In the United States, speech-language pathologists (SLP) are certified by the American Speech Language and Hearing Association (ASHA). Once the individual has successfully completed a Master’s degree in Speech Pathology, Communication Disorders and Sciences, or another relevant program; passed a national exam; and successfully completed a supervised clinical fellowship year, the professional is considered a Speech Language Pathologist (SLP) and is eligible for a “certificate of clinical competence.” The credentials on this professional’s business card would include something like: M.S., CCC-SLP or M.A., CCC-SLP or another Master’s degree designation with the CCC-SLP. If the person does not have the CCC-SLP after their name they may not be a certified speech-language pathologist. In Canada, the professional organization is called the Canadian Association of Speech Language Pathologists (CASLPA). CASLPA has a voluntary certification process and those who successfully complete it will have S-LP(C) after their name.
When SLPs leave their training programs they are, for the most part, generalists. That means they have learned the basics required of the profession across the span of many types of problems and age ranges. Some SLPs will then begin to “specialize” in age populations, such as child or adult related speech and language disorders. They may also start to take a particular interest in types of speech problems within the age group. For example, an SLP might take a particular interest in adults who have speech and language problems related to traumatic brain injury. Or a speech clinician may take a real interest in the area of stuttering/fluency in children. The professional will seek out additional training, on their own or with the support of their employer. A priority for that SLP will be keeping up with the published research on their specialty interest area. That professional may begin to see more children or adults on their caseload who have that particular issue because their employer or supervisor knows of their interest. Over time, that SLP has become more knowledgeable and more skilled because he/she has taken advantage of more education specific to the problem; they have continually studied the research; and they gained skills by directly working with the population. So it is with SLPs who have experience and expertise with Childhood Apraxia of Speech.
It is recommended that, when possible, a child with apraxia of speech receive their speech therapy from a highly experienced, certified SLP. In their CAS Position Statement, the American Speech Language Hearing Association (ASHA) suggested that diagnosis and treatment should be done by an SLP with “specialized knowledge” in childhood motor speech disorders like apraxia of speech. Unfortunately, such individuals are not readily available in all cities or towns or all regions. However, less specialized SLPs can also be very excellent choices if they are eager and committed to learning more about CAS, attending training opportunities, and/or possibly receiving consultation from a more experienced colleague.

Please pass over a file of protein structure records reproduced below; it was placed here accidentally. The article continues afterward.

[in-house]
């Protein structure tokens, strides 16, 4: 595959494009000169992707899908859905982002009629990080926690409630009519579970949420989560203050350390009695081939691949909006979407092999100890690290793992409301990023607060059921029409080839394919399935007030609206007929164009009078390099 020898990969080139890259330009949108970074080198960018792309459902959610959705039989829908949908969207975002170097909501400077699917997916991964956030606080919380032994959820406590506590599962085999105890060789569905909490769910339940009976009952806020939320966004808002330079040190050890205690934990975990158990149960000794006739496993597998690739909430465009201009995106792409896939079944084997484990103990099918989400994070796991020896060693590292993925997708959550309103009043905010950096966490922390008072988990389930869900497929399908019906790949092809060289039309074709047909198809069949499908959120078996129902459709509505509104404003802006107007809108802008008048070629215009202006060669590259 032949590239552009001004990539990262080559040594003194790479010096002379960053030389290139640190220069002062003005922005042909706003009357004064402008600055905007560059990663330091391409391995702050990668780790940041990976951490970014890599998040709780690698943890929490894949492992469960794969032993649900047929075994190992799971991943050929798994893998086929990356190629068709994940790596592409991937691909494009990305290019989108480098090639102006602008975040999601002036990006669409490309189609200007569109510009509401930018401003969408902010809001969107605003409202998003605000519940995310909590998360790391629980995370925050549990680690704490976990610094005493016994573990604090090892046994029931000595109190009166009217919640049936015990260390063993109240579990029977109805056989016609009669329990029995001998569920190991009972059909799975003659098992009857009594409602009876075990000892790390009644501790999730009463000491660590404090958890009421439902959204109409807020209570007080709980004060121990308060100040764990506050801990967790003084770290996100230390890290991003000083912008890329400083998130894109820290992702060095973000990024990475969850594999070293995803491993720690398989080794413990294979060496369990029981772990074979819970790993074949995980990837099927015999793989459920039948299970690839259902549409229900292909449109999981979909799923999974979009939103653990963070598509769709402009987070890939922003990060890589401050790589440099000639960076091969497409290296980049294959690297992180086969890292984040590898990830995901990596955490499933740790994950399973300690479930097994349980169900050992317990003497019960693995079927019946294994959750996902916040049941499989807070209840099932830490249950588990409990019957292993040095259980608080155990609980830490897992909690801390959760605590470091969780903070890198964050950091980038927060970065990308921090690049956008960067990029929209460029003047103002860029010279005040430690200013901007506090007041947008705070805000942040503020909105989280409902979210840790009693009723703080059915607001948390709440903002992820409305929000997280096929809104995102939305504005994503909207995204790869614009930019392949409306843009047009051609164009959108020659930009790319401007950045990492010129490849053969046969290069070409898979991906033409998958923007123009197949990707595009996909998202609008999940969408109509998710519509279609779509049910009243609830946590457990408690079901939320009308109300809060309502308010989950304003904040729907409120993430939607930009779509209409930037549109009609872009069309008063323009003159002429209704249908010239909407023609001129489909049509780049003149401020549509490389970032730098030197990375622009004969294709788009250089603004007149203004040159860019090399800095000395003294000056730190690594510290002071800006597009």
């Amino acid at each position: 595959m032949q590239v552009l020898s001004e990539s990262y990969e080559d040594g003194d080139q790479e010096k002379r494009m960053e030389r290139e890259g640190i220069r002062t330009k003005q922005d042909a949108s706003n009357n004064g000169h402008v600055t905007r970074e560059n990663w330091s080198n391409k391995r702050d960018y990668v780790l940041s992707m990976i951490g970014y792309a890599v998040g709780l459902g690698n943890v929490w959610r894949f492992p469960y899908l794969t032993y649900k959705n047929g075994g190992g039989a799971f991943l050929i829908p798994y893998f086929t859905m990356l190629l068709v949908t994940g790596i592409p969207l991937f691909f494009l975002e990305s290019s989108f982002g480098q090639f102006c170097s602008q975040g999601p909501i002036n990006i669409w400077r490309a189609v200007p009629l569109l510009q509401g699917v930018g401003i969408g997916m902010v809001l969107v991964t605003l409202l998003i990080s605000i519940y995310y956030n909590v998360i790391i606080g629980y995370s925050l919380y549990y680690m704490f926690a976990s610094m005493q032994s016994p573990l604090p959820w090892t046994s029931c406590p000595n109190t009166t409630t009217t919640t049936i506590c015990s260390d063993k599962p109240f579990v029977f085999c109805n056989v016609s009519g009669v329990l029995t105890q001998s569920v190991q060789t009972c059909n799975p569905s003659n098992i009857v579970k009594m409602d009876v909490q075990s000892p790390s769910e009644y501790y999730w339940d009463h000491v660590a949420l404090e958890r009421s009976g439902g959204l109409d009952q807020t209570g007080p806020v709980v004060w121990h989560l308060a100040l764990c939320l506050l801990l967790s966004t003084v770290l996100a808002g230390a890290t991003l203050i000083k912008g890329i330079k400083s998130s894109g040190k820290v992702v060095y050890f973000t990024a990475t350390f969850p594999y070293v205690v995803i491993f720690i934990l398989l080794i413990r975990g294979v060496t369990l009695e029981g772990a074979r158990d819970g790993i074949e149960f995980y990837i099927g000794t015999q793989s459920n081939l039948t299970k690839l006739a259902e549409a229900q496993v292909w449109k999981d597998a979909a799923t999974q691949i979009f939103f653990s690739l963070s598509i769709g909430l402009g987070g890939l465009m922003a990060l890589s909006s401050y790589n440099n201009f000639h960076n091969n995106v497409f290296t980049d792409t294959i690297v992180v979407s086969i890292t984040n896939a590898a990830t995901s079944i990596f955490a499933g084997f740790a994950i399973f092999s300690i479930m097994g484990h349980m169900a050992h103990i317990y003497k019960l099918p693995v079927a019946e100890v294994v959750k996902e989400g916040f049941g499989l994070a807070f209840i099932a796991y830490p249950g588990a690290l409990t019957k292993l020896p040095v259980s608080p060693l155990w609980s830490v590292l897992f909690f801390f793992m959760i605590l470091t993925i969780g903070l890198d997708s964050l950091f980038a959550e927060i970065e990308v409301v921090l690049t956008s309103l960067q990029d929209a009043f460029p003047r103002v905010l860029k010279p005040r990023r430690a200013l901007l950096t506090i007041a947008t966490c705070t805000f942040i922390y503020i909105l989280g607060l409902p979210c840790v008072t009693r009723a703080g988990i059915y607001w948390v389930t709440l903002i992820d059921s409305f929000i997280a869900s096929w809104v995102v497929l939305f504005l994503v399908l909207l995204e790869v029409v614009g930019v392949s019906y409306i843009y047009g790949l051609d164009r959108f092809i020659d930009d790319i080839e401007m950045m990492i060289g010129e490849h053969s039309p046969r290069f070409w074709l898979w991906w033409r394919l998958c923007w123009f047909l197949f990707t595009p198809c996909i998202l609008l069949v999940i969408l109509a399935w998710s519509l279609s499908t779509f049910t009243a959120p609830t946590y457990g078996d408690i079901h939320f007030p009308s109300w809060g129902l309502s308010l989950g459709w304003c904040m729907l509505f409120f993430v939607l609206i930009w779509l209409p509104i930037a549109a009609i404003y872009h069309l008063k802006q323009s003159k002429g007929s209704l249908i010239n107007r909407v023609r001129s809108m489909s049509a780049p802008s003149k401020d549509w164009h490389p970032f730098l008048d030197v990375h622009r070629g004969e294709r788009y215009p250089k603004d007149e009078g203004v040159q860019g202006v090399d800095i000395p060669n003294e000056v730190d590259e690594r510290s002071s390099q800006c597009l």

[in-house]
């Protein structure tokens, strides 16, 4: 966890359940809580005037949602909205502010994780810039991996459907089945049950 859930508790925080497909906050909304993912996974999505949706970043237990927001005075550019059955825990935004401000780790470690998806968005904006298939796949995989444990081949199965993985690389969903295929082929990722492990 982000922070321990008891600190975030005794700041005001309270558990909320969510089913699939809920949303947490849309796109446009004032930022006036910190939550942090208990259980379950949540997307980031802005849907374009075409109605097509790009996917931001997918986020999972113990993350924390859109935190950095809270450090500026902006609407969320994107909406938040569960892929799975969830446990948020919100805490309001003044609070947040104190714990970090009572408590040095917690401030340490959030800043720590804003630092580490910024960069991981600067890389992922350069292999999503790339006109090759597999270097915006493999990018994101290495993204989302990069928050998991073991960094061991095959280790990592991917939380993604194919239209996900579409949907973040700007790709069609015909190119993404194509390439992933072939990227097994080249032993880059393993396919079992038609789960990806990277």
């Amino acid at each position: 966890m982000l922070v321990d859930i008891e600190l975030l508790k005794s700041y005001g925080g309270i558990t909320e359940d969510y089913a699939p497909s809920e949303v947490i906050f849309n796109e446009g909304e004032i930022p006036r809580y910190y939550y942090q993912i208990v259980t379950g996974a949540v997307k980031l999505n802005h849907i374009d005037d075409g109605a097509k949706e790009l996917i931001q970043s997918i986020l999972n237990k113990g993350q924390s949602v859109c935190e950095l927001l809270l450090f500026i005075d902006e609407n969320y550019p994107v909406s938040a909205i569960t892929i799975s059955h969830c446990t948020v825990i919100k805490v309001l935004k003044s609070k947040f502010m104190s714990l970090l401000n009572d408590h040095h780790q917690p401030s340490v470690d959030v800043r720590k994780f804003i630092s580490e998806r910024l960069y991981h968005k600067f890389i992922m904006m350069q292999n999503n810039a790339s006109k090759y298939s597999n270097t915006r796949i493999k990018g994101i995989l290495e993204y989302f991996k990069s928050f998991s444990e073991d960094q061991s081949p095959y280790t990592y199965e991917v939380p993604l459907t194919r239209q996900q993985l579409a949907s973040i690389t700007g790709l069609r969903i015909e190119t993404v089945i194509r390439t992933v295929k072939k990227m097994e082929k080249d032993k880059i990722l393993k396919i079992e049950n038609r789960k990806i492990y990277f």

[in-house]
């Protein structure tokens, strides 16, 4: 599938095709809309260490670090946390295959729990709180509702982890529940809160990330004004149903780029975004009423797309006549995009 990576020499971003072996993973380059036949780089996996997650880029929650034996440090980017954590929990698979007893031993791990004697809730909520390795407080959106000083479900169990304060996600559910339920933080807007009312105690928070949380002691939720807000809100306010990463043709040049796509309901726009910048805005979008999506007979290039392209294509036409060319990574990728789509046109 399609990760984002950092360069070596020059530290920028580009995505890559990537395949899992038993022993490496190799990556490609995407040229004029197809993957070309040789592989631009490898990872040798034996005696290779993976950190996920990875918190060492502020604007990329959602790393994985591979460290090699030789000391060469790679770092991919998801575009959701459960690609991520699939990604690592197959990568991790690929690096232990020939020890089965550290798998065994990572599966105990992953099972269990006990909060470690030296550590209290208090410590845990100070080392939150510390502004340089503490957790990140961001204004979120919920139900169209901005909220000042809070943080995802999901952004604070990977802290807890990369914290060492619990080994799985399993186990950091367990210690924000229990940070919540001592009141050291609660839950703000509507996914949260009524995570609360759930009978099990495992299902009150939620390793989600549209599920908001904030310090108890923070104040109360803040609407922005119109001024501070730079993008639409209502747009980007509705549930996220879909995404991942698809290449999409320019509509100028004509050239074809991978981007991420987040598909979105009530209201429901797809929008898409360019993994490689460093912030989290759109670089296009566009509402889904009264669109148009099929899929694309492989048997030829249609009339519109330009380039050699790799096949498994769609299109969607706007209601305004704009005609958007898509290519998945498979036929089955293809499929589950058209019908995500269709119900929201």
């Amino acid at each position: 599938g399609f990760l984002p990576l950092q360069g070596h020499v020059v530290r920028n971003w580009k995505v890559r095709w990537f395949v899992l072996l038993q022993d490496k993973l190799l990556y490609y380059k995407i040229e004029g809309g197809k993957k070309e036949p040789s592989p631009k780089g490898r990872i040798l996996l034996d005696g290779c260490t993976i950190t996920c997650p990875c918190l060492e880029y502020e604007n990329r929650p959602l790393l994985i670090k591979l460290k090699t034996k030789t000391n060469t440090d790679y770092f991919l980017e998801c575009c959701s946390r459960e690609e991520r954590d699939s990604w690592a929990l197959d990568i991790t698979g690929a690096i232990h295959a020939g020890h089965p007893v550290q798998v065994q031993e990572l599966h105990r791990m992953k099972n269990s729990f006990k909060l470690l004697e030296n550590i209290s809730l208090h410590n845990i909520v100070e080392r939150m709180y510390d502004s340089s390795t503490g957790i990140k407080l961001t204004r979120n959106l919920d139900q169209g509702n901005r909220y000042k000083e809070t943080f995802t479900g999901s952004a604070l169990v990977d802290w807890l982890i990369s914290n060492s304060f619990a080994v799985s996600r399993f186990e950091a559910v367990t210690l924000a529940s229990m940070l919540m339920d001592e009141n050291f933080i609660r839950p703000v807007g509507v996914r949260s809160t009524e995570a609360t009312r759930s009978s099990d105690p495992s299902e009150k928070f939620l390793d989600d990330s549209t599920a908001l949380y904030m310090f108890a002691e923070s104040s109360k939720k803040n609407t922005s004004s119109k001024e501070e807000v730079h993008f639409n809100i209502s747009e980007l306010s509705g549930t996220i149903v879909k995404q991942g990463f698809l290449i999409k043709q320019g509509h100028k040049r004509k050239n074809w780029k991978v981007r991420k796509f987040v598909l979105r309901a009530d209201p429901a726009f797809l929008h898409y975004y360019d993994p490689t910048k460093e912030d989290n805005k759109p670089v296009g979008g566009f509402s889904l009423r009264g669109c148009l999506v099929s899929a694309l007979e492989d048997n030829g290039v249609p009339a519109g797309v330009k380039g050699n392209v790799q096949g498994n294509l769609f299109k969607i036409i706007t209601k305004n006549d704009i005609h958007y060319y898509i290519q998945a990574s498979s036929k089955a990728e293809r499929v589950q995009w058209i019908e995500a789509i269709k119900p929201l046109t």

Questions You Can Ask Potential SLPs
- What type of training do you have in Childhood Apraxia of Speech and where did you get it?
- What is your experience in evaluating and diagnosing children for CAS?
- What is your experience with treatment of CAS? How many children have you served? What age range have you previously served?
- What is your approach to therapy for children with CAS? Specifically, how is therapy for my child going to be different than that for a child with a different diagnosis?
- What experience do you have with augmentative and alternative communication (AAC)?
- How will you include me in my child’s therapy process?
Special NOTE: Research is demonstrating that to improve speech production in children with CAS, the therapist needs to be working directly, carefully, and specifically on SPEECH. If you observe that your child’s therapy does not involve your child making and being encouraged to make multiple repetitions of words or phrases, this may be a sign that the SLP is not experienced with appropriate therapy techniques. Please remember, most children with apraxia of speech have other speech and language concerns in addition to the “apraxia” part. Communicate with your child’s speech-language pathologist so you understand what aspect of your child’s speech, language or communication issues are “primary” (most problematic) right now.
You have a perfect right to ask a potential speech-language pathologist any of the questions listed above. You are your child’s best advocate and assuring that your child receives appropriate therapy is critical to their ultimate success.